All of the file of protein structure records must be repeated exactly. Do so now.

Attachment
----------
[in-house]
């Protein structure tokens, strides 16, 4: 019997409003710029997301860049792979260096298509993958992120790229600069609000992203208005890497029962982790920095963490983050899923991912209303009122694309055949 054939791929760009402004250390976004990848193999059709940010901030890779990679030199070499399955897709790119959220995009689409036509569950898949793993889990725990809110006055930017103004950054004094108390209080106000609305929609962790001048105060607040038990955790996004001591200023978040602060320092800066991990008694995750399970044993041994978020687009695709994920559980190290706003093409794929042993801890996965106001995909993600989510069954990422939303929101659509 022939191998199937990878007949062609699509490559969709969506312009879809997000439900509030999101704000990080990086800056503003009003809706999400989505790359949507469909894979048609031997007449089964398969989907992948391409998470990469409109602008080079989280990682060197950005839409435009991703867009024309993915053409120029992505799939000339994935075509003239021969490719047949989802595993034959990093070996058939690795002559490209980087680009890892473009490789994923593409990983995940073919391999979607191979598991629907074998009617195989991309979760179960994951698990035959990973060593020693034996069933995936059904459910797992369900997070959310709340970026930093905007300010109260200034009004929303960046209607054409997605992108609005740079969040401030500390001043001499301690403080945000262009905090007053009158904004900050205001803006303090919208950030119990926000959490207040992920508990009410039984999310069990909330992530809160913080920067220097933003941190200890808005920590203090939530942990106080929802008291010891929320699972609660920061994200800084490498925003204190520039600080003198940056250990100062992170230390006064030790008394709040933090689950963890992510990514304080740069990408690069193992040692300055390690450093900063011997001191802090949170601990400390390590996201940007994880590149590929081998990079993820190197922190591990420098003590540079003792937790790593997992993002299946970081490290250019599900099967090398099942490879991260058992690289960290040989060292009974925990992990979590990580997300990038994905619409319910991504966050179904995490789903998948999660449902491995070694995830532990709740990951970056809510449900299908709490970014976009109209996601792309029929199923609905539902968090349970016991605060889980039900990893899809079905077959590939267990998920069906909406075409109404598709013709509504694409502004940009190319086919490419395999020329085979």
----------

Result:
[in-house]
């Protein structure tokens, strides 16, 4: 019997409003710029997301860049792979260096298509993958992120790229600069609000992203208005890497029962982790920095963490983050899923991912209303009122694309055949 054939791929760009402004250390976004990848193999059709940010901030890779990679030199070499399955897709790119959220995009689409036509569950898949793993889990725990809110006055930017103004950054004094108390209080106000609305929609962790001048105060607040038990955790996004001591200023978040602060320092800066991990008694995750399970044993041994978020687009695709994920559980190290706003093409794929042993801890996965106001995909993600989510069954990422939303929101659509 022939191998199937990878007949062609699509490559969709969506312009879809997000439900509030999101704000990080990086800056503003009003809706999400989505790359949507469909894979048609031997007449089964398969989907992948391409998470990469409109602008080079989280990682060197950005839409435009991703867009024309993915053409120029992505799939000339994935075509003239021969490719047949989802595993034959990093070996058939690795002559490209980087680009890892473009490789994923593409990983995940073919391999979607191979598991629907074998009617195989991309979760179960994951698990035959990973060593020693034996069933995936059904459910797992369900997070959310709340970026930093905007300010109260200034009004929303960046209607054409997605992108609005740079969040401030500390001043001499301690403080945000262009905090007053009158904004900050205001803006303090919208950030119990926000959490207040992920508990009410039984999310069990909330992530809160913080920067220097933003941190200890808005920590203090939530942990106080929802008291010891929320699972609660920061994200800084490498925003204190520039600080003198940056250990100062992170230390006064030790008394709040933090689950963890992510990514304080740069990408690069193992040692300055390690450093900063011997001191802090949170601990400390390590996201940007994880590149590929081998990079993820190197922190591990420098003590540079003792937790790593997992993002299946970081490290250019599900099967090398099942490879991260058992690289960290040989060292009974925990992990979590990580997300990038994905619409319910991504966050179904995490789903998948999660449902491995070694995830532990709740990951970056809510449900299908709490970014976009109209996601792309029929199923609905539902968090349970016991605060889980039900990893899809079905077959590939267990998920069906909406075409109404598709013709509504694409502004940009190319086919490419395999020329085979």